Original (2013) Xbox One review

The original Xbox One console is still worth considering

Xbox One review
Xbox One review

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Much of Microsoft's early coverage of the Xbox One centred on its ability not only to play your games, but act as a go-between for almost every other function you'd want your home entertainment set-up to include. What's emerged is perhaps not quite what had been promised, particularly outside of the US, but it's been improved since launch.

As a media machine Xbox One is fairly fiddly and compartmentalised, with multiple apps to download as and when you want them. But it's certainly better than any other console on the market, and possibly more versatile than a few dedicated services might like to admit.

Xbox One: Blu-ray and DVD playback

Batman and Selina Kyle work together in The Batman movie

(Image credit: Jonathan Olley/Warner Bros.)

The original Xbox One is equipped with a Blu-ray drive, which is a step down from the newer Xbox One S and its Ultra HD Blu-ray drive. The difference between the two is resolution. While the Xbox One can handle up to HD 1080p, the One S can do Ultra HD 2160p, which is much sharper, especially on bigger TVs. 

Anyone familiar with the Xbox 360 DVD functions will recognise the bare-bones, but eminently functional strip of options that constitute the console's playback menu. It's a neat way to combat the lack of a dedicated remote, but you can also use SmartGlass to turn your phone or tablet into a remote. Or you can use Kinect voice commands to control much of the experience.

Add to that the patched ability to play 3D Blu-rays, and the fact that Xbox One's standby mode and multi-tasking means you can switch app or turn off playback entirely and return to precisely the point you left, and the console's an extremely competent player, although it doesn't quite match up to the Ultra HD Blu-ray capabilities of the Xbox One S. 

DLNA and Plex

Xbox One Review

Personal media streaming is becoming more and more important to consumers and, following several updates, Xbox One is becoming more and more adept a machine at performing the task. USB playback has always been available, and has been improved with the addition of support for many more file formats, including MKV, which was clamoured for at release.

DLNA has been a robust addition to the console and, in our experience, is a truly excellent feature. Currently, there are two apps that can perform the job. The superb Plex, a service that organises your photos, music and videos into a pretty, Netflix-alike library, is a small download and of minimum fuss to set up. To use it on Xbox One at this point, however, you need to take up the Plex Pass premium subscription service.

Your free solution is the console's own media player app. It's a far less elegant addition, with an ugly menu system, and requiring you to download several different apps just to play the various file types. It's also clearly designed for interaction with Windows 8. I had to bypass several niggly obstacles just to connect it to a Windows 7 PC. All of this said, once set up, performance is snappy and of good quality, proof that the DLNA architecture is sound.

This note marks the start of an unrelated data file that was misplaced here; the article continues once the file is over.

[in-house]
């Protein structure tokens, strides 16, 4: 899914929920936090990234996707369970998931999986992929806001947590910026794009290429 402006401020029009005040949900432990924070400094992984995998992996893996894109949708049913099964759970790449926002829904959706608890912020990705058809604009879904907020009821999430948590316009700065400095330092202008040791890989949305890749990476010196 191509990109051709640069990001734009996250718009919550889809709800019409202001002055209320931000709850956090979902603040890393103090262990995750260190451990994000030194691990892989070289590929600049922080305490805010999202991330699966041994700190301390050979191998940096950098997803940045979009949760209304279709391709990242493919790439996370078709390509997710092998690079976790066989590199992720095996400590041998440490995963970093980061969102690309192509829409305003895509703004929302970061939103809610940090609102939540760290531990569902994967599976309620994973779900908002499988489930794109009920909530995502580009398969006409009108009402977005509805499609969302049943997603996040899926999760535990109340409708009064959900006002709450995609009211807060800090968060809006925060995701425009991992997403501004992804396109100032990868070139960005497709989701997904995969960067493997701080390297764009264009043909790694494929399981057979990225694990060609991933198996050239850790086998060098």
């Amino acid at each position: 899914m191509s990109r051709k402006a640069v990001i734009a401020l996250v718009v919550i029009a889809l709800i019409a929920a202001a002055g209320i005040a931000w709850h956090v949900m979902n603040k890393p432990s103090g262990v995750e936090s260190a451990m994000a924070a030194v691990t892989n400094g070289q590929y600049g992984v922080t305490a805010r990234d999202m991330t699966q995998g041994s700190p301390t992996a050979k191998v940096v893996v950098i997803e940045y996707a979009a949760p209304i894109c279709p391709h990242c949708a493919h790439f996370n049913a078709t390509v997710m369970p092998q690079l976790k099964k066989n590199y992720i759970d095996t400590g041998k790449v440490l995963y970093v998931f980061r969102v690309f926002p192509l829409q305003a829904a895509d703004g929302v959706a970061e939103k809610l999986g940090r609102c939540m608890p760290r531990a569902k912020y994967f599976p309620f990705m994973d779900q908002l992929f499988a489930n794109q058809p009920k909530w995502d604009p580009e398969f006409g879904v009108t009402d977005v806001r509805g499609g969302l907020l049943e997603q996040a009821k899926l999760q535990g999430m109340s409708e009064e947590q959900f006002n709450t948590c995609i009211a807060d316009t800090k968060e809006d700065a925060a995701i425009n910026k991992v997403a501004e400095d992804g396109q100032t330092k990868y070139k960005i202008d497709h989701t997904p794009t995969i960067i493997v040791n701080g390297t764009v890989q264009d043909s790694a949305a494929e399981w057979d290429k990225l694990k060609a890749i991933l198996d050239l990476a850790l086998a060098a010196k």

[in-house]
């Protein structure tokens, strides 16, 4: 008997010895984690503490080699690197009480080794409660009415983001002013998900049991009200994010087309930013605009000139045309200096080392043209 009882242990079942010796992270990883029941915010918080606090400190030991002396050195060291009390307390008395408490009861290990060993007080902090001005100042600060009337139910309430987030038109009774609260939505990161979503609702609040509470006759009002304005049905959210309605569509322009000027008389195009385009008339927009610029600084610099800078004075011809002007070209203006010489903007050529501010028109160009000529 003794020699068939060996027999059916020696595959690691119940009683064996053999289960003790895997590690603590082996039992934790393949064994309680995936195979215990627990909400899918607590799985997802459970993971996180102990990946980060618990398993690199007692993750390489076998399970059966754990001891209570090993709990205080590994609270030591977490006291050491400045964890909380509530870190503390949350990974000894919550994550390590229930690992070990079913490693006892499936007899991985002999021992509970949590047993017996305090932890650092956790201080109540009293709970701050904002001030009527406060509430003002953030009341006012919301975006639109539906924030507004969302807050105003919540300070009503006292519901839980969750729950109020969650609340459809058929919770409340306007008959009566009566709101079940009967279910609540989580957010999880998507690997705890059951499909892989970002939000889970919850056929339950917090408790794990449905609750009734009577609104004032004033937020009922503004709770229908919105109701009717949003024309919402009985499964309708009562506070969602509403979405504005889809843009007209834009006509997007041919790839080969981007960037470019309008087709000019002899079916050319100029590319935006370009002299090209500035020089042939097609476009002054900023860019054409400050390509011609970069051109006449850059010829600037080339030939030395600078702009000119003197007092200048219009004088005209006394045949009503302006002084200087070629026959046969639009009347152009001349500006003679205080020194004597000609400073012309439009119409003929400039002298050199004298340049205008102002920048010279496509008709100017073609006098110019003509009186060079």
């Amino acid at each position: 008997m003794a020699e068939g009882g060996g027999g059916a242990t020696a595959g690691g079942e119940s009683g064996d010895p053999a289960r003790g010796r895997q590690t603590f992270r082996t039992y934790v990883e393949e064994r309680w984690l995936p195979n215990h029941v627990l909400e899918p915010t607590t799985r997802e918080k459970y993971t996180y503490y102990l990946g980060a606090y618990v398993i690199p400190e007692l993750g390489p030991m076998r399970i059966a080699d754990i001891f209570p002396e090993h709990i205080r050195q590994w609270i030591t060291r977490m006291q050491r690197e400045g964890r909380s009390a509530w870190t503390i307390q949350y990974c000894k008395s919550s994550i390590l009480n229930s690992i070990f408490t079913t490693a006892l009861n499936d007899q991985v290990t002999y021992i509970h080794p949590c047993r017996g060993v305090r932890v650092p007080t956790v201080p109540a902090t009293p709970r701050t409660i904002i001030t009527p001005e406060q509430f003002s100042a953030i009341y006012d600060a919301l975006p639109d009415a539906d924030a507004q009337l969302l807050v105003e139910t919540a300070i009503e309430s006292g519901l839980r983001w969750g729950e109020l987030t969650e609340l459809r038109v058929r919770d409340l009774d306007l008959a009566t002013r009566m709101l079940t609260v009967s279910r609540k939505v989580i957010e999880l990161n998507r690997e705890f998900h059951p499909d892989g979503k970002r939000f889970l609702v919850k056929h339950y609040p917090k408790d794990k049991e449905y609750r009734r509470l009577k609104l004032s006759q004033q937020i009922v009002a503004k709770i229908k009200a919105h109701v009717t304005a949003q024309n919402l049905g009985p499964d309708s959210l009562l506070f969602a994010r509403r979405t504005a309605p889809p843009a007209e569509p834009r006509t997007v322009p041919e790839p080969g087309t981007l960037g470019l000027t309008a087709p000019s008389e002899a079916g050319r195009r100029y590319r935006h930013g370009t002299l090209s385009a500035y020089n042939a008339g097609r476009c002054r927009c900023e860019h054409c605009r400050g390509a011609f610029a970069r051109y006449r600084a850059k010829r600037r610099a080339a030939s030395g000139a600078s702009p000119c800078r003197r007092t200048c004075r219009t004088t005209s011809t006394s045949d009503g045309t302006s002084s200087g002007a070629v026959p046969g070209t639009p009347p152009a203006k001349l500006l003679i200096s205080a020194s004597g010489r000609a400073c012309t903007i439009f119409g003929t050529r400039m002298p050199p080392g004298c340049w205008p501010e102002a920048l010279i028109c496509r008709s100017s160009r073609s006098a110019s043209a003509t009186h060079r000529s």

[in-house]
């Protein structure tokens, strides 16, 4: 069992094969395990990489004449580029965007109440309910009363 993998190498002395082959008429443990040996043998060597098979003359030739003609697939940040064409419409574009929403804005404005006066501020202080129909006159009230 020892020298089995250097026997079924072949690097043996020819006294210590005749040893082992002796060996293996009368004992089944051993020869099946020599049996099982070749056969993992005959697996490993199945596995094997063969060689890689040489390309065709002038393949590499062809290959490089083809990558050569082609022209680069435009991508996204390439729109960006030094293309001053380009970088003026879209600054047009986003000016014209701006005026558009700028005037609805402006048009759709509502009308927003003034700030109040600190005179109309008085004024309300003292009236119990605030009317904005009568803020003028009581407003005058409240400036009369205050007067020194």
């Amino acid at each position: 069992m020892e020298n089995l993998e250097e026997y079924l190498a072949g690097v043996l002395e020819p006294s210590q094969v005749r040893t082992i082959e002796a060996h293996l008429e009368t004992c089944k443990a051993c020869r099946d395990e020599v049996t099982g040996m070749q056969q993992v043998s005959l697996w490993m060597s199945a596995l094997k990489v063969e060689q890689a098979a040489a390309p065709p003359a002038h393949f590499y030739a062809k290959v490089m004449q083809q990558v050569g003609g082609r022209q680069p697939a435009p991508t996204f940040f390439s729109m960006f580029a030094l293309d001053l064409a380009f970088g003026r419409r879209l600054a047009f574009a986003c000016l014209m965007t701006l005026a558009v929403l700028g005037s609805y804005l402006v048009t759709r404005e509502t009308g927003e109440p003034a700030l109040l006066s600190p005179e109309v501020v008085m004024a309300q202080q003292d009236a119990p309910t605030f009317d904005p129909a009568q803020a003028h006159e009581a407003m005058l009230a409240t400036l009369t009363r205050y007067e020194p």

With further updates, the opening up of Plex to non-paying users, and the recent announcement of Windows 10's interactions with the console, you should expect to see media streaming become even better as time goes on. Those willing to put up with some hassle will find a functional player already there.

Streaming apps

Xbox One: streaming apps

Twitch logo under a magnifying glass in internet browser

(Image credit: Shutterstock)

Another beneficiary of Microsoft's constant updates has been the Xbox One's app store, particularly when it comes to streaming programs. After a slow start, most major services are now available to download, with many more promised.

From wide-ranging offerings such as Netflix, Amazon Instant Video, Sky Go, BBC iPlayer, 4oD and YouTube to niche-interest services like WWE Network, Crunchyroll, or the GoPro Channel, there's little missing to the average user. On the music side, the Xbox supports streaming from Spotify. It might have come to the console later than the PS4, but its integration is just as useful for listening to music as you game. 

It's worth pointing out the Twitch app in particular, which offers a no-fuss way to both watch the thousands of live game broadcasts and set up your own, using Kinect as both camera and microphone.

Not long after launch, Xbox One also supported OneGuide, which allowed you to watch live TV from Freesat, Freeview, BT Vision, Virgin Media and Sky through your console. Unfortunately, support has been drastically scaled back since 2021, removing the ability to watch live TV through the console. However, you can still use it to view your connected HDMI devices or USB TV tuner.

Jon Porter

Jon Porter is the ex-Home Technology Writer for TechRadar. He has also previously written for Practical Photoshop, Trusted Reviews, Inside Higher Ed, Al Bawaba, Gizmodo UK, Genetic Literacy Project, Via Satellite, Real Homes and Plant Services Magazine, and you can now find him writing for The Verge.

With contributions from